Today's Activities Include: Did Not Cancel Something!

That's not entirely true. I'm still sick enough that _yesterday_ I canceled _today's_ reschedule Dutch lesson, because I don't wanna be the person that gets the adorable baby sick. But I did not cancel T.'s gymnastics lesson today (I did last week). He needed cough drops and a water bottle and coughed a lot, but made it through like the trooper he is.

Got a robocall from the town saying there had been a couple breakins and jewelry thefts in the neighborhood lately. That's a little disturbing. On the other hand, maybe I get to use my martial arts again. (<-- Little joke there. NOT serious.)

Krugman has started reading personal finance blogs

http://krugman.blogs.nytimes.com/2015/03/03/how-negative-can-rates-go/

He observes that (a) interest rates can and do go negative, (b) storing physical currency turns out to be startlingly expensive and therefore (c) people are gonna just let the cash stack up in their checking or whatever account. My words, but that's what I understand him to be saying.

"Once interest rates on safe assets are zero or lower, however, liquidity has no opportunity cost ... [which means] ... that the marginal dollar of money holdings is being held solely as a store of value — the medium of exchange utility is irrelevant."

Back in the Bad Old Days of inflation and being able to put your money into a money market fund and earn interest (or a CD or whatever), people would limit the amount of money sitting in non-interest bearing accounts, and transfer it over to an interest bearing account so as to make some money off their money. From a policy perspective, this is a good thing, because the money sitting in checking and most savings accounts has severe limitations on how it can be invested by the bank, so it sits idle. Once it is in a CD or a money fund or stocks or bonds or whatever, there are a lot fewer limits -- that money can go out in the world and circulate, hopefully usefully. Now, there's just little point in taking the money out of the checking or whatever account, because what you have to do to make money off of it is so risky for most people that it is intolerable.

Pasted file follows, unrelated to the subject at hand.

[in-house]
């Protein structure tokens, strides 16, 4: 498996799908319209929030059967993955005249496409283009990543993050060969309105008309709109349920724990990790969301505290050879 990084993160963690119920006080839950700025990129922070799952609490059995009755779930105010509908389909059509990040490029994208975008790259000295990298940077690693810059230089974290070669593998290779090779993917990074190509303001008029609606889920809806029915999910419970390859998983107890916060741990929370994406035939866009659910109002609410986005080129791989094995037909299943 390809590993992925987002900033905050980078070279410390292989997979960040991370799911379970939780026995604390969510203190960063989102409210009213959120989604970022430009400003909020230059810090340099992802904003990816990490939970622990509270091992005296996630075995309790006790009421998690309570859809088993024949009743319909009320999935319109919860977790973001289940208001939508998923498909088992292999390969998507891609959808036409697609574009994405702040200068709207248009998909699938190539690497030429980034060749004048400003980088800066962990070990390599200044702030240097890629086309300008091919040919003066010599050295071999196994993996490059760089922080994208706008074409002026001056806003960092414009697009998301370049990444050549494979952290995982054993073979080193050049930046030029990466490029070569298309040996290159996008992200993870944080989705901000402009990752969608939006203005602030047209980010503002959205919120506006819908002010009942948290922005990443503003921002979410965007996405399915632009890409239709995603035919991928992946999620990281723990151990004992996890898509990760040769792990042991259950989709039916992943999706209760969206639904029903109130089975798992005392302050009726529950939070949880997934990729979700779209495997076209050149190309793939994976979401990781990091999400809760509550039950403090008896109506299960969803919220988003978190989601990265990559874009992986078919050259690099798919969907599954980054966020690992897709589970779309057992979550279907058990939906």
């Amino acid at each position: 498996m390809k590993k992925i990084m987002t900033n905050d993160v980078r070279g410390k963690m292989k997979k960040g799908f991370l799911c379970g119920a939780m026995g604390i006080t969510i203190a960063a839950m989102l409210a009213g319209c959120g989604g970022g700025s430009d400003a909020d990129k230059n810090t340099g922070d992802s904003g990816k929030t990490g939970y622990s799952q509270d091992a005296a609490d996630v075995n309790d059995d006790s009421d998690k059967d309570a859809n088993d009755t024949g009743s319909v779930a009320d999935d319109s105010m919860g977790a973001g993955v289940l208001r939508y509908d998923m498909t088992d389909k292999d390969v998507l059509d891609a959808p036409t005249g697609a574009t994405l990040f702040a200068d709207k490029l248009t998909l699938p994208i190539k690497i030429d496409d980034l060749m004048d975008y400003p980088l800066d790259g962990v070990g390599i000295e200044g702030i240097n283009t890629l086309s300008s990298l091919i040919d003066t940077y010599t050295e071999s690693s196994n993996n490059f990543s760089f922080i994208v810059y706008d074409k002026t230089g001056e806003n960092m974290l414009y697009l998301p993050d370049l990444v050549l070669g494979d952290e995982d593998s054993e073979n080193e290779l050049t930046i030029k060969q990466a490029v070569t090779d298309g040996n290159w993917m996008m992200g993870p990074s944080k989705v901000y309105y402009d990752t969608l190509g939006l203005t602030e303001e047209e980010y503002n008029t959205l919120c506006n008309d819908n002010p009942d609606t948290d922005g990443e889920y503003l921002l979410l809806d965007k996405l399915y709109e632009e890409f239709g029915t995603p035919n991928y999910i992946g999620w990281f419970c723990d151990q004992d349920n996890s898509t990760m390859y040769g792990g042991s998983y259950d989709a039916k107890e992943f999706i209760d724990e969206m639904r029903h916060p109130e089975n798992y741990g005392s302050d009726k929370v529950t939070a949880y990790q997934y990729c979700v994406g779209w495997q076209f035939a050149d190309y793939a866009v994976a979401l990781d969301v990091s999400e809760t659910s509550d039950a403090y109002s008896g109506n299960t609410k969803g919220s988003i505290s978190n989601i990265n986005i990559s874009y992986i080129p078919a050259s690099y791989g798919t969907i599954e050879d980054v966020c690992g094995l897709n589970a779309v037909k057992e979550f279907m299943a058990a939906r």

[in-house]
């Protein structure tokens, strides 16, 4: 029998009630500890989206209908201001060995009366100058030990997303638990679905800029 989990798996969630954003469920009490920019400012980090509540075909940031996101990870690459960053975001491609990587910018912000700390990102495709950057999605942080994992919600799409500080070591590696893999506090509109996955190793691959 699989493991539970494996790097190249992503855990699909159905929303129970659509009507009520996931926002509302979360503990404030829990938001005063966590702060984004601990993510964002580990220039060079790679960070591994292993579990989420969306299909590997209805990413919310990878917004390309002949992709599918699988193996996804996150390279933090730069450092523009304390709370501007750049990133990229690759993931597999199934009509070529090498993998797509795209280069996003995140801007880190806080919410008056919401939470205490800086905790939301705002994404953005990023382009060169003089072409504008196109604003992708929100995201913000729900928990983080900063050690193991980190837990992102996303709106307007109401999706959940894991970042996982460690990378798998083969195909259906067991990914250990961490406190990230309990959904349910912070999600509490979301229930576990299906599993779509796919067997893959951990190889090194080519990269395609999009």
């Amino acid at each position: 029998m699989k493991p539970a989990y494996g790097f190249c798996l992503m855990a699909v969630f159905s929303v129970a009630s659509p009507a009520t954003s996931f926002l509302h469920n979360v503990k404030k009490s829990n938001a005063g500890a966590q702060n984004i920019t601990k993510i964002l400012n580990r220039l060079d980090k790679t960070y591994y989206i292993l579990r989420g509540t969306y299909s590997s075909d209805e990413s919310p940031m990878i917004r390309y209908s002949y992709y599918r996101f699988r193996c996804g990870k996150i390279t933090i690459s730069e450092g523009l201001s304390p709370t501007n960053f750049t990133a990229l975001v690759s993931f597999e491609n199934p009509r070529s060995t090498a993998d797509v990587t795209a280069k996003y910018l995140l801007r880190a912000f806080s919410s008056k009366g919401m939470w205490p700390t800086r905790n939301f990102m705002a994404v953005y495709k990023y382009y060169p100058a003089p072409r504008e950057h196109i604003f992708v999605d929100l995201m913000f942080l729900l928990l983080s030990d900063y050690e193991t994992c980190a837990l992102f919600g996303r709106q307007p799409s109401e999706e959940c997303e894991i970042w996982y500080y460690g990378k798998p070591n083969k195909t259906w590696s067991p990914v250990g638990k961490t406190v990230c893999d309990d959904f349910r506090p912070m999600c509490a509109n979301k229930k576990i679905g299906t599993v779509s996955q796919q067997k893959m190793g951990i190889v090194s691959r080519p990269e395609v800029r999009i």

"And I am pinching myself at the realization that this seemingly whimsical and arcane discussion is turning out to have real policy significance."

I don't quite understand why he thought this was whimsical or arcane, but hey, I bought gold in 1997-8 time frame out of some concerns about the possible future, so I really get storage costs and medium of exchange and wtfery. Clearly, by being a Normal Person (for these purposes, that just means less crazy than me), he had not yet worked through the implications.

ETA:

http://www.businessinsider.com/credit-suisse-on-contango-oil-prices-2015-3

Article about super-contango, and the current theory that oil prices will do something Really Interesting when we run out of places to store the oil (that is, one of the things supporting oil prices at the moment is people going, hey, oil is cheap now but futures are more expensive so if I buy it and store it, I'll make money -- but of course, _buying_ it to store it supports the price. Hrm.).

I put this on the Krugman liquidity trip post, because, you know, currency is liquid in a metaphorical sense, but oil is liquid in a not so metaphorical sense and being in contango with storage filling up suggests that there is a really good joke here about liquidity traps and oil, I'm just not actually clever enough to make it. Or at least, not clever enough to make it without then having to explain the thing after, crushing every last bit of humor present in it.

So, you know me: just start with the explanation.